09 March 2009

The Valence Organization: More Than Simply Org2.0

danah boyd, that is dr. danah boyd, newly of Microsoft Research, has posted her "crib notes" for MSR's Tech Fest. Like pretty much everything danah posts, they are well worth a read (and if I happen to land the summer job for which I applied, several of danah's papers will certainly be on the reading list). Her brief history of social media sites post-Friendster provides a wonderful context; her examination of the generation gap between the UCaPP and fogey generations is pretty much spot on - although I tend to be a little more explicit about construction-of-identity vs. personal-branding uses for Facebook et al. And she does seem to confirm my belief that Twitter is indeed the Facebook-for-fogeys.

However, the paragraph that really resonated with me and my work is this one:
For the technology crowd, Web2.0 was about a shift in development and deployment. Rather than producing a product, testing it, and shipping it to be consumed by an audience that was disconnected from the developer, Web2.0 was about the perpetual beta. This concept makes all of us giggle, but what this means is that, for technologists, Web2.0 was about constantly iterating the technology as people interacted with it and learning from what they were doing. To make this happen, we saw the rise of technologies that supported real-time interactions, user-generated content, remixing and mashups, APIs and open-source software that allowed mass collaboration in the development cycle. We saw half-baked ideas hit the marketplace and get transformed by the users in an elegant dance with the developers. This was a critical disruption to the way in which technology was historically produced, one that rattled big companies, even those whose agile software development cycles couldn't cope with including all consumers as active participants in their process.
Now, take that paragraph and replace all the references to products and technologies with organizations and valence relationships. It might sound something like this:
For the management crowd, a Valence Organization is about a shift in control and involvement. Rather than hierarchically structuring an organization, functionally decomposing objectives into individual tasks, and obsessively controlling both the performance and behaviours of workers, for the nominal benefit of consumers, and the actual benefit of investors – all of whom (workers, consumers, and investors) are, in actuality, disconnected from management decisions – the Valence Organization is about active participation, true collaboration, and continual emergence. These concepts make all of us nod our heads as if we actually understand, but what it means for managers, consultants, and theorists is this: Valence Organizations are about constantly iterating, evolving, recursively and reflexively combining and recombining proto-organizations as people interact with each other and learn from what they are doing.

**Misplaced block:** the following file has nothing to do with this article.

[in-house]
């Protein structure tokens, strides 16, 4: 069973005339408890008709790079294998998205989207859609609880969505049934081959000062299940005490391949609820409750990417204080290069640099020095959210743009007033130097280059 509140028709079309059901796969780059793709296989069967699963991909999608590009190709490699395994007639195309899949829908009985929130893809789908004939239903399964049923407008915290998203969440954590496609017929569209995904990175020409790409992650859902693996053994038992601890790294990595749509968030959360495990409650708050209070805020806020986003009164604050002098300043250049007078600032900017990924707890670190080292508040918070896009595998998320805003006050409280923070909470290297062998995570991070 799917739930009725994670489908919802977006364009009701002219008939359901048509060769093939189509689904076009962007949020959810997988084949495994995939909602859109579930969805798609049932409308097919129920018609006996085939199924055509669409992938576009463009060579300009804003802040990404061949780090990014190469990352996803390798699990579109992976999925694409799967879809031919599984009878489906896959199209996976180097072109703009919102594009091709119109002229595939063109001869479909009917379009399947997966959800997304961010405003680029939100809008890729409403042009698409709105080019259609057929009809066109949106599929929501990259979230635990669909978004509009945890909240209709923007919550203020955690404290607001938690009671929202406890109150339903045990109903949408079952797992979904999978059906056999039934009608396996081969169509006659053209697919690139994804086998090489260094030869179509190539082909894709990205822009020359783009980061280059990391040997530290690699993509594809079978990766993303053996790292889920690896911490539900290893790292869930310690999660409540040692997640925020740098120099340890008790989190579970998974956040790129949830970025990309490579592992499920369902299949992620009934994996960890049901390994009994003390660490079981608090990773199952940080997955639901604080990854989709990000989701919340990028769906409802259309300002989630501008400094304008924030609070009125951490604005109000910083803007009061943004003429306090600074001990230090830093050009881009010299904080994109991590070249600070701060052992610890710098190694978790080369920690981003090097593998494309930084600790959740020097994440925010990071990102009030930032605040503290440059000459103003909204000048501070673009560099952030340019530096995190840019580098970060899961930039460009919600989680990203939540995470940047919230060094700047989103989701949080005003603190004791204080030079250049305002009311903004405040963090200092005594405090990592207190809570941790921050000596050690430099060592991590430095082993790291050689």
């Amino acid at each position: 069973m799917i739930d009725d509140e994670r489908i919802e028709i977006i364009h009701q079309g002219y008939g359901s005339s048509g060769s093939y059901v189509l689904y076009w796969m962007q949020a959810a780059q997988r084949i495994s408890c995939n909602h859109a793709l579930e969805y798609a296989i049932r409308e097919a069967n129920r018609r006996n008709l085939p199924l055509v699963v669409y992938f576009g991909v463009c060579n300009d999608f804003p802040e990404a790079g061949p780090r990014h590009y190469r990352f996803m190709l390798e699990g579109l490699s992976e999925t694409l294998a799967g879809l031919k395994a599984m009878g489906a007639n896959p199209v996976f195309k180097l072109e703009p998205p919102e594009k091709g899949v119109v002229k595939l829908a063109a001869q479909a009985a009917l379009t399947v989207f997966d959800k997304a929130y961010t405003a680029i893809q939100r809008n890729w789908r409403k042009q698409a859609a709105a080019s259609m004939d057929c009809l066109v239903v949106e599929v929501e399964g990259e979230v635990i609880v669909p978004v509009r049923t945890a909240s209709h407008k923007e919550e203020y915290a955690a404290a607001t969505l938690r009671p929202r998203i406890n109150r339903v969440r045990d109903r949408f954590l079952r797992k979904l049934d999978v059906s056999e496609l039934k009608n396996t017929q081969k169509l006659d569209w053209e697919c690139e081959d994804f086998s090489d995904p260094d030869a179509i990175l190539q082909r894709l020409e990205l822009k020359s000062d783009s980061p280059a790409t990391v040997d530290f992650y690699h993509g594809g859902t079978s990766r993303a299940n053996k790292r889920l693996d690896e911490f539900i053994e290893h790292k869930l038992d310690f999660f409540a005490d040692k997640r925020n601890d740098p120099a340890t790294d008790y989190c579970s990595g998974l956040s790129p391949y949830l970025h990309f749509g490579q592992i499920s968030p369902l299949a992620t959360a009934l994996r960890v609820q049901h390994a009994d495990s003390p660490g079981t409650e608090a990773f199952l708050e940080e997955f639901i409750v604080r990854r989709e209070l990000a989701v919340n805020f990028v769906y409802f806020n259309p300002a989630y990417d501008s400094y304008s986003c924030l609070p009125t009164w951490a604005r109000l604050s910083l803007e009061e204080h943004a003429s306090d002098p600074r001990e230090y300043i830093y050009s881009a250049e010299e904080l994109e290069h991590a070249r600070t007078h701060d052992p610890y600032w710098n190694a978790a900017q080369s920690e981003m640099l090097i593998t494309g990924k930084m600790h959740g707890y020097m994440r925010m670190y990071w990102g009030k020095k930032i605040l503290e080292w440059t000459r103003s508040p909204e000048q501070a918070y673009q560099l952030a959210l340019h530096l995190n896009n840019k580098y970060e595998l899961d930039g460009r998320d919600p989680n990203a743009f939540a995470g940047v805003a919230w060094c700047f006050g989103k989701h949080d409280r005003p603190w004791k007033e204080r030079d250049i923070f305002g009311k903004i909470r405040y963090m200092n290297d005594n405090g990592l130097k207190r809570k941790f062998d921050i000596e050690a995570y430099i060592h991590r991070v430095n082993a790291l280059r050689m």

To make this happen we yet need to see a shift in vocabulary that supports balancing true bond-forming relationships, giving up the perceived necessity for control in favour of collective and actively shared responsibility, and decoupling status and privilege from the ability to contribute and be rewarded for contributing. We saw unsustainable organizations collapse under their own mismanaged laissez-faire or greed-motivated impetus, or both, all based on either adhering fast to, or attempting to explicitly reject (and thereby ironically acknowledge), the dominant management discourse that has underpinned organizational practice over the last century. What is rattling big and small companies alike these days is the inherent inconsistency between the effects of being ubiquitously connected and (therefore) pervasively proximate (UCaPP), and the ingrained, socialized need to maintain 100-year-old (or 400-year-old, depending on your sense of time) ideas of bureaucracy, administrative control, hierarchy, accountability, functional decomposition, the primacy of measurable goals and objectives, and fealty to the once-powerful bottom line - even if they are considered so-called best practices one way or another.

The critical organizational disruptions required to sustain and thrive in a UCaPP world represent themselves as understanding the effects of complexity, feedforward processes, environmental sensing, the importance of balancing valence relationships, the power of ba, and the action theory of effects (that augments Argyris & Schön's espoused and in-use theories of action). These more-UCaPP effects on organizations are rattling even those whose nominal beliefs in relatively more democratic or inclusive management practices can't cope with the velocity or ferocity of change effects, "including all consumers as active participants in their [previously exclusive internal] process."
Thanks for the inspiration, danah!

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